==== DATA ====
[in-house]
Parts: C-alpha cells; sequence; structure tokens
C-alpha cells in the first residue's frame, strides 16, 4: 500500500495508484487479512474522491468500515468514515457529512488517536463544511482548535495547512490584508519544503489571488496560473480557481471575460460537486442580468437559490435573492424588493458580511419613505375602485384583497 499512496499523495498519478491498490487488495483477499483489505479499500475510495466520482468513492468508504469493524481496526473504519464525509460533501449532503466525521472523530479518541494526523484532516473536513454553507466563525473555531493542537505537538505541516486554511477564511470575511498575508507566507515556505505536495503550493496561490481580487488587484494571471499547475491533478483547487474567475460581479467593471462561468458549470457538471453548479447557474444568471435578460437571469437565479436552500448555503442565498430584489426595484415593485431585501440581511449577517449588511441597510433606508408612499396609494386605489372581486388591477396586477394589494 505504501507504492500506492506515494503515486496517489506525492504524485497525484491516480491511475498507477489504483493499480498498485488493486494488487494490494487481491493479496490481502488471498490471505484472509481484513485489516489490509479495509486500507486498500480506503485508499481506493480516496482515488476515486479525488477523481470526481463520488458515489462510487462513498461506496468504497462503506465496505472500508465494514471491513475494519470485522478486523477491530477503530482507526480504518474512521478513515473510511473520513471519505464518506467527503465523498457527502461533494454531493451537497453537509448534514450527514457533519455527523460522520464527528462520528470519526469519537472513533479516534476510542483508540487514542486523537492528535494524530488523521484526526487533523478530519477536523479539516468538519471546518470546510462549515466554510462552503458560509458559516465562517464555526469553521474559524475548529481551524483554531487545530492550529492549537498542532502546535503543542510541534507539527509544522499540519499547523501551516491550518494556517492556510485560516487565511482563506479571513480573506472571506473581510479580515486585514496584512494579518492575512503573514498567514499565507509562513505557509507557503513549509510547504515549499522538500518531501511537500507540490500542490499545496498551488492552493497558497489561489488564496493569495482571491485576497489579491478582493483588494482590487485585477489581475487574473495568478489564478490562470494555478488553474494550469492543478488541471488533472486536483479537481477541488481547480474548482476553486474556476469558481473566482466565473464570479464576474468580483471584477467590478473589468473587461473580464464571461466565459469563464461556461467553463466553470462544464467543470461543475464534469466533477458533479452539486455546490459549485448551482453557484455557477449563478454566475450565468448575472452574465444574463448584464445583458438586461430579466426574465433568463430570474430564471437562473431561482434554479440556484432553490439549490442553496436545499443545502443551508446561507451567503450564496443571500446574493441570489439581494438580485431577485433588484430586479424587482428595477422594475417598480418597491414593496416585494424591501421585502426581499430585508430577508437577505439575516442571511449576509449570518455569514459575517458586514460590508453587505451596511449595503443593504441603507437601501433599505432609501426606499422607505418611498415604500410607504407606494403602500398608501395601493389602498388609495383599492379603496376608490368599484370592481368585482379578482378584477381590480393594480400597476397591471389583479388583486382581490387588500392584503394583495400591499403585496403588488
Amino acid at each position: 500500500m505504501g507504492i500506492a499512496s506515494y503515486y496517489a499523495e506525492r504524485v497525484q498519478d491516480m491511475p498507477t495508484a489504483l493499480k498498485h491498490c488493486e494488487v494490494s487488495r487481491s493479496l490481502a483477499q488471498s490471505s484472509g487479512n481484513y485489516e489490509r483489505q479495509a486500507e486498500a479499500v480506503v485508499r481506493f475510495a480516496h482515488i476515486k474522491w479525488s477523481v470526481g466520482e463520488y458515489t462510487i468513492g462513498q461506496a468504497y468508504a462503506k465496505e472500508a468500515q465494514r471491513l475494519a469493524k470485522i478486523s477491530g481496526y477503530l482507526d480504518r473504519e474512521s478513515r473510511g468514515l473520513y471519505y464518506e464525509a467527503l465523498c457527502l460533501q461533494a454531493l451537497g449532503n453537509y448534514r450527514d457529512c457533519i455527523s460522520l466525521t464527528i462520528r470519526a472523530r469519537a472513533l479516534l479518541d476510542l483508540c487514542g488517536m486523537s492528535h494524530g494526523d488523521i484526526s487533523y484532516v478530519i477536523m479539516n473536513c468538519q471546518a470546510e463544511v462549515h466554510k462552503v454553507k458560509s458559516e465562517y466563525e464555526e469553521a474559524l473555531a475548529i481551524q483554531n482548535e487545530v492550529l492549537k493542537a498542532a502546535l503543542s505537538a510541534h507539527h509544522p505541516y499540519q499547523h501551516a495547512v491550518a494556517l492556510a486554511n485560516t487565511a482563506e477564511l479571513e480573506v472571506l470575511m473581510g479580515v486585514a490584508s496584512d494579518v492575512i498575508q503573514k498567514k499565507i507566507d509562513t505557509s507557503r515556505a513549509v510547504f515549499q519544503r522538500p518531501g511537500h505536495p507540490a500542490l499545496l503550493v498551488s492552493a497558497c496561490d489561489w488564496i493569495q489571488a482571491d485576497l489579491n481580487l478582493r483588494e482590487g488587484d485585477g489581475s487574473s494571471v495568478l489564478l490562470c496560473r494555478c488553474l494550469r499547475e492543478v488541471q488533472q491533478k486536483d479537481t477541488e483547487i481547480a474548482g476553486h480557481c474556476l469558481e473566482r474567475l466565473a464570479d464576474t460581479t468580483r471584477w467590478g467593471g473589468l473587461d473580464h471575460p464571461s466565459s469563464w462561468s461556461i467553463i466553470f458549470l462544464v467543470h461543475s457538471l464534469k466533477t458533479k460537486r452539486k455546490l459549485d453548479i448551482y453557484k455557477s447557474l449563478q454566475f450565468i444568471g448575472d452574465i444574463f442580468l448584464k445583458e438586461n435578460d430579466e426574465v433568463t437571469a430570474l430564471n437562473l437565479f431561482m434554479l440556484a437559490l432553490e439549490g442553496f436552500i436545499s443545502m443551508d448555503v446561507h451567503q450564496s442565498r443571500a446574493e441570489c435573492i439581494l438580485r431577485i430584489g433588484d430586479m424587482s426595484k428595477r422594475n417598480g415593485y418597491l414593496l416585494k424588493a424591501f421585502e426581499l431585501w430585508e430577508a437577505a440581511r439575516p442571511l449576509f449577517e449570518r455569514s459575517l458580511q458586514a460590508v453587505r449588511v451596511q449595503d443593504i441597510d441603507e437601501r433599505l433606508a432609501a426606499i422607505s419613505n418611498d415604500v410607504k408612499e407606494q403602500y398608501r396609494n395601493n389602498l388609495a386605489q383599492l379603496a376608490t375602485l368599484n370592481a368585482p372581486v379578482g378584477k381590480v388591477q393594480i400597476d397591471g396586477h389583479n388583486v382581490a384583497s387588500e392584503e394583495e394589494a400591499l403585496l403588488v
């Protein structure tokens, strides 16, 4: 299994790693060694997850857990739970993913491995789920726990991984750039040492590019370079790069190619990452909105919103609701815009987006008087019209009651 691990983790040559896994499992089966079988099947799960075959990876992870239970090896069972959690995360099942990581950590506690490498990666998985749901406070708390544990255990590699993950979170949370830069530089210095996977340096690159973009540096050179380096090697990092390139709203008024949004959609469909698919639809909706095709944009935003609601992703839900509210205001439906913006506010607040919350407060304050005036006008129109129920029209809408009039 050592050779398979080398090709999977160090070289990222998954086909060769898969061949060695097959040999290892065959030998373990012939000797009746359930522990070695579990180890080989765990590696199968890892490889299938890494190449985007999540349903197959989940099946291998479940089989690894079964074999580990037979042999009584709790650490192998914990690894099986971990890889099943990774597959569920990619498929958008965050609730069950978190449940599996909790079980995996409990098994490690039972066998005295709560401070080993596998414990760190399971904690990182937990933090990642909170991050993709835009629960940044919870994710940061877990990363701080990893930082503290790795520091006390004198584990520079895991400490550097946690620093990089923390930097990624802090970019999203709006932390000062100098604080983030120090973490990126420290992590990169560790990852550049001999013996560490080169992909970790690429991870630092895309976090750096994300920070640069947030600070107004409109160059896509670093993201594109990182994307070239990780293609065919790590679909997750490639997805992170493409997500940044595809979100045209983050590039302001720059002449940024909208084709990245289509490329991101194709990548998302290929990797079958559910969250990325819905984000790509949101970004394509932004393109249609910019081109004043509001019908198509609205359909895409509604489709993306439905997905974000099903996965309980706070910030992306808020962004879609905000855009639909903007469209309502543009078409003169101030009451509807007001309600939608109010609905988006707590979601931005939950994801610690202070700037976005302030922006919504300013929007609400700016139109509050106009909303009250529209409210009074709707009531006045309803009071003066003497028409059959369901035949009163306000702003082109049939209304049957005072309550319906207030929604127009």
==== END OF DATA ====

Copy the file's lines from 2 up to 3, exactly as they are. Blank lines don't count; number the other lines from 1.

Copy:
Parts: C-alpha cells; sequence; structure tokens
C-alpha cells in the first residue's frame, strides 16, 4: 500500500495508484487479512474522491468500515468514515457529512488517536463544511482548535495547512490584508519544503489571488496560473480557481471575460460537486442580468437559490435573492424588493458580511419613505375602485384583497 499512496499523495498519478491498490487488495483477499483489505479499500475510495466520482468513492468508504469493524481496526473504519464525509460533501449532503466525521472523530479518541494526523484532516473536513454553507466563525473555531493542537505537538505541516486554511477564511470575511498575508507566507515556505505536495503550493496561490481580487488587484494571471499547475491533478483547487474567475460581479467593471462561468458549470457538471453548479447557474444568471435578460437571469437565479436552500448555503442565498430584489426595484415593485431585501440581511449577517449588511441597510433606508408612499396609494386605489372581486388591477396586477394589494 505504501507504492500506492506515494503515486496517489506525492504524485497525484491516480491511475498507477489504483493499480498498485488493486494488487494490494487481491493479496490481502488471498490471505484472509481484513485489516489490509479495509486500507486498500480506503485508499481506493480516496482515488476515486479525488477523481470526481463520488458515489462510487462513498461506496468504497462503506465496505472500508465494514471491513475494519470485522478486523477491530477503530482507526480504518474512521478513515473510511473520513471519505464518506467527503465523498457527502461533494454531493451537497453537509448534514450527514457533519455527523460522520464527528462520528470519526469519537472513533479516534476510542483508540487514542486523537492528535494524530488523521484526526487533523478530519477536523479539516468538519471546518470546510462549515466554510462552503458560509458559516465562517464555526469553521474559524475548529481551524483554531487545530492550529492549537498542532502546535503543542510541534507539527509544522499540519499547523501551516491550518494556517492556510485560516487565511482563506479571513480573506472571506473581510479580515486585514496584512494579518492575512503573514498567514499565507509562513505557509507557503513549509510547504515549499522538500518531501511537500507540490500542490499545496498551488492552493497558497489561489488564496493569495482571491485576497489579491478582493483588494482590487485585477489581475487574473495568478489564478490562470494555478488553474494550469492543478488541471488533472486536483479537481477541488481547480474548482476553486474556476469558481473566482466565473464570479464576474468580483471584477467590478473589468473587461473580464464571461466565459469563464461556461467553463466553470462544464467543470461543475464534469466533477458533479452539486455546490459549485448551482453557484455557477449563478454566475450565468448575472452574465444574463448584464445583458438586461430579466426574465433568463430570474430564471437562473431561482434554479440556484432553490439549490442553496436545499443545502443551508446561507451567503450564496443571500446574493441570489439581494438580485431577485433588484430586479424587482428595477422594475417598480418597491414593496416585494424591501421585502426581499430585508430577508437577505439575516442571511449576509449570518455569514459575517458586514460590508453587505451596511449595503443593504441603507437601501433599505432609501426606499422607505418611498415604500410607504407606494403602500398608501395601493389602498388609495383599492379603496376608490368599484370592481368585482379578482378584477381590480393594480400597476397591471389583479388583486382581490387588500392584503394583495400591499403585496403588488